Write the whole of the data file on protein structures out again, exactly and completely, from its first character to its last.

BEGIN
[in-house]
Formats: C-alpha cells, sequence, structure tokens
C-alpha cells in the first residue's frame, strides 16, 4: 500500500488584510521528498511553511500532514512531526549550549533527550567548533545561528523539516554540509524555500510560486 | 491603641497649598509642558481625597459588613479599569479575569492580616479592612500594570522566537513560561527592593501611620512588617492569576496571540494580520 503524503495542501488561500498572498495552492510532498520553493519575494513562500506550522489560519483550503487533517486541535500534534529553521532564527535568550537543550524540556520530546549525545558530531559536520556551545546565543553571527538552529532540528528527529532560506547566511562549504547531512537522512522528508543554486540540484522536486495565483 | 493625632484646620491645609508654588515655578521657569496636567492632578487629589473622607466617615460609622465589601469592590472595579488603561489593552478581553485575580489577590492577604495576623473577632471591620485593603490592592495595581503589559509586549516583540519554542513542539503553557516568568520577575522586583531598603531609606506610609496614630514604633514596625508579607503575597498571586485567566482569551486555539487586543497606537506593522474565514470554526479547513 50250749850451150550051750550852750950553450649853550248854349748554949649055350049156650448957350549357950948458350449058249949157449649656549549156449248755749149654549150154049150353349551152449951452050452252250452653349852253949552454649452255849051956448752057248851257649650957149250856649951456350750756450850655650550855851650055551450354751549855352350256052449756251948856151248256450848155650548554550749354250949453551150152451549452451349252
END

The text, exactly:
[in-house]
Formats: C-alpha cells, sequence, structure tokens
C-alpha cells in the first residue's frame, strides 16, 4: 500500500488584510521528498511553511500532514512531526549550549533527550567548533545561528523539516554540509524555500510560486 | 491603641497649598509642558481625597459588613479599569479575569492580616479592612500594570522566537513560561527592593501611620512588617492569576496571540494580520 503524503495542501488561500498572498495552492510532498520553493519575494513562500506550522489560519483550503487533517486541535500534534529553521532564527535568550537543550524540556520530546549525545558530531559536520556551545546565543553571527538552529532540528528527529532560506547566511562549504547531512537522512522528508543554486540540484522536486495565483 | 493625632484646620491645609508654588515655578521657569496636567492632578487629589473622607466617615460609622465589601469592590472595579488603561489593552478581553485575580489577590492577604495576623473577632471591620485593603490592592495595581503589559509586549516583540519554542513542539503553557516568568520577575522586583531598603531609606506610609496614630514604633514596625508579607503575597498571586485567566482569551486555539487586543497606537506593522474565514470554526479547513 50250749850451150550051750550852750950553450649853550248854349748554949649055350049156650448957350549357950948458350449058249949157449649656549549156449248755749149654549150154049150353349551152449951452050452252250452653349852253949552454649452255849051956448752057248851257649650957149250856649951456350750756450850655650550855851650055551450354751549855352350256052449756251948856151248256450848155650548554550749354250949453551150152451549452451349252